The Juvenile Court handles cases involving minors (anyone under the age of 18) who have been charged with violating the law, such as juvenile delinquency or other offense. Children who are charged with offenses that would be crimes if they were adults are classified as delinquents.
Status offenders are those children who commit acts that are unlawful because of their age, such as truancy, incorrigibility, and runaway. Status offenders also are referred to as "children in need of supervision."
The Juvenile Courts also handle the cases of dependent children who have been abused, neglected or abandoned by their parents or guardians.
In Nevada, children who commit murder or attempted murder are treated as adults regardless of their age. In addition, when a juvenile between the ages of sixteen and eighteen commits a crime, which would be considered a felony or gross misdemeanor if committed by an adult, the District Court can certify that child as an adult and move the case to the Criminal Courts for prosecution. Such certification usually takes place when the alleged offense is extremely violent or heinous, or if the juvenile's past criminal behavior indicates that treatment within the juvenile system will have no value to the individual.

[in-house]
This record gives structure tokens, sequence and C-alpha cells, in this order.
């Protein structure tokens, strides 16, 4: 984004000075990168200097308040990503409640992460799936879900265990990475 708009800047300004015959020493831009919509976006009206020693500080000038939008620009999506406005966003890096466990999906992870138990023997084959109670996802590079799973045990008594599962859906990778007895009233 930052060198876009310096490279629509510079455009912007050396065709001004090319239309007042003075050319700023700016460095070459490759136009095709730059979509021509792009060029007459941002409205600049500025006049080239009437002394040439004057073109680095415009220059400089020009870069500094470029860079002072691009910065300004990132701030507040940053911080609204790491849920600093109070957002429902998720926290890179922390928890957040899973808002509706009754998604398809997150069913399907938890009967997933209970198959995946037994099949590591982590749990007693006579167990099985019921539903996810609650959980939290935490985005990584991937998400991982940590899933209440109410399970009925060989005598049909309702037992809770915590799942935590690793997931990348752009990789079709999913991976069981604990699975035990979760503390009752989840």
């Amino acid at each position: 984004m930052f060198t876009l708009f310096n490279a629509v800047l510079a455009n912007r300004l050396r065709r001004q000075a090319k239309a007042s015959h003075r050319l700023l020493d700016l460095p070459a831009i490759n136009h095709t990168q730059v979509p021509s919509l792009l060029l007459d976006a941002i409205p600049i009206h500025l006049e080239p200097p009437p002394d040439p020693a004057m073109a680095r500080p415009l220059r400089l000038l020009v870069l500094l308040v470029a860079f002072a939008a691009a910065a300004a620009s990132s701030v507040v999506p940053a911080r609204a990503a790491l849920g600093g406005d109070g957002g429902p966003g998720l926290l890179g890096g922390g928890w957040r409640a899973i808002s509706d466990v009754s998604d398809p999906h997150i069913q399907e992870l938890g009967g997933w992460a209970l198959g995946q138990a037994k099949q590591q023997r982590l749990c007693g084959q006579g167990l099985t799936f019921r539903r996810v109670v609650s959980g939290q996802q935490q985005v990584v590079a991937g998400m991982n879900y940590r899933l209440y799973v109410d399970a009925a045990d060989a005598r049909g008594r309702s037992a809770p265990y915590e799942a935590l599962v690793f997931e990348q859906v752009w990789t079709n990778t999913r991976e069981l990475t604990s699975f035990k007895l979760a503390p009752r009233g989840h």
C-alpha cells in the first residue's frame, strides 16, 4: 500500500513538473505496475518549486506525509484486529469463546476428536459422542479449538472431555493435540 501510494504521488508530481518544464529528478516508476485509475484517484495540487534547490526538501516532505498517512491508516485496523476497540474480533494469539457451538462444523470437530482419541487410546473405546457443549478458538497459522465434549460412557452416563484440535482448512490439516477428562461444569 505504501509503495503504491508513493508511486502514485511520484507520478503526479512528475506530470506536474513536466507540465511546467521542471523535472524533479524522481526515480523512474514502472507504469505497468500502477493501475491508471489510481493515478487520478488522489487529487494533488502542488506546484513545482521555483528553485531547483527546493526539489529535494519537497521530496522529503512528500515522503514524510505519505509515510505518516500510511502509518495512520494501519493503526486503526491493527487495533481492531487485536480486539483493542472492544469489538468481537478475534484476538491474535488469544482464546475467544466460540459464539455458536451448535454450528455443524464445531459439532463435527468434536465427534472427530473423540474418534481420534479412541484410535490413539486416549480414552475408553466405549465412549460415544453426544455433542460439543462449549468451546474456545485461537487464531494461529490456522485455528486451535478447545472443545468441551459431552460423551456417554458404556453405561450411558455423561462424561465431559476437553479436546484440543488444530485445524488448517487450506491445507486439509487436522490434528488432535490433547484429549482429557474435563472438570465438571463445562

All juvenile matters, regardless of the nature of the charges, are considered civil offenses.